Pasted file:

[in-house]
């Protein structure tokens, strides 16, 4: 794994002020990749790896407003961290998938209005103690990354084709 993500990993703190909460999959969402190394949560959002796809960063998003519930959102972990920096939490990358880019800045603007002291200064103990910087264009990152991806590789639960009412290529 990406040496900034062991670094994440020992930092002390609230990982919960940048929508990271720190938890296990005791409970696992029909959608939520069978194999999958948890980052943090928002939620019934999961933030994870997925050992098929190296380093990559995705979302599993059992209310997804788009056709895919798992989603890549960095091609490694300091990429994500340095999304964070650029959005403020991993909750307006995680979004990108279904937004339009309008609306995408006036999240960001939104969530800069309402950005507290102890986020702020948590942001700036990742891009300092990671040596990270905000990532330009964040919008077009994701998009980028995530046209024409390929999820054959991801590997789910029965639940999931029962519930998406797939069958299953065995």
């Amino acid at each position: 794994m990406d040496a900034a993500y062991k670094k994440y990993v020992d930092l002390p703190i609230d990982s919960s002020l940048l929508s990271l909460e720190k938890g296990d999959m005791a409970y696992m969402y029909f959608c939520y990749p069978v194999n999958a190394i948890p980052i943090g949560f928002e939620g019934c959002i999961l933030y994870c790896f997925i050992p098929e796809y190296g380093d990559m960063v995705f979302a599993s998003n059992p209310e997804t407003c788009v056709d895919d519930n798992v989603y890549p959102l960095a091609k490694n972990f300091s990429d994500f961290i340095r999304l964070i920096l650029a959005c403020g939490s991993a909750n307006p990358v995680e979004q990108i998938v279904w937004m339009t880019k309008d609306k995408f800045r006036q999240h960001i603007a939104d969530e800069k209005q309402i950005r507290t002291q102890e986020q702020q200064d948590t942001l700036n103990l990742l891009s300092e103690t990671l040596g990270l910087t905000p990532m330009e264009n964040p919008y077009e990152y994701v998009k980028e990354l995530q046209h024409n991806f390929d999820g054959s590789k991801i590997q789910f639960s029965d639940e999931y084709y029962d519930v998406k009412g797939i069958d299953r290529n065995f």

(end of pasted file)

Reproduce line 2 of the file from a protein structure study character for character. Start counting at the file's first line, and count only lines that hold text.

């Protein structure tokens, strides 16, 4: 794994002020990749790896407003961290998938209005103690990354084709 993500990993703190909460999959969402190394949560959002796809960063998003519930959102972990920096939490990358880019800045603007002291200064103990910087264009990152991806590789639960009412290529 990406040496900034062991670094994440020992930092002390609230990982919960940048929508990271720190938890296990005791409970696992029909959608939520069978194999999958948890980052943090928002939620019934999961933030994870997925050992098929190296380093990559995705979302599993059992209310997804788009056709895919798992989603890549960095091609490694300091990429994500340095999304964070650029959005403020991993909750307006995680979004990108279904937004339009309008609306995408006036999240960001939104969530800069309402950005507290102890986020702020948590942001700036990742891009300092990671040596990270905000990532330009964040919008077009994701998009980028995530046209024409390929999820054959991801590997789910029965639940999931029962519930998406797939069958299953065995």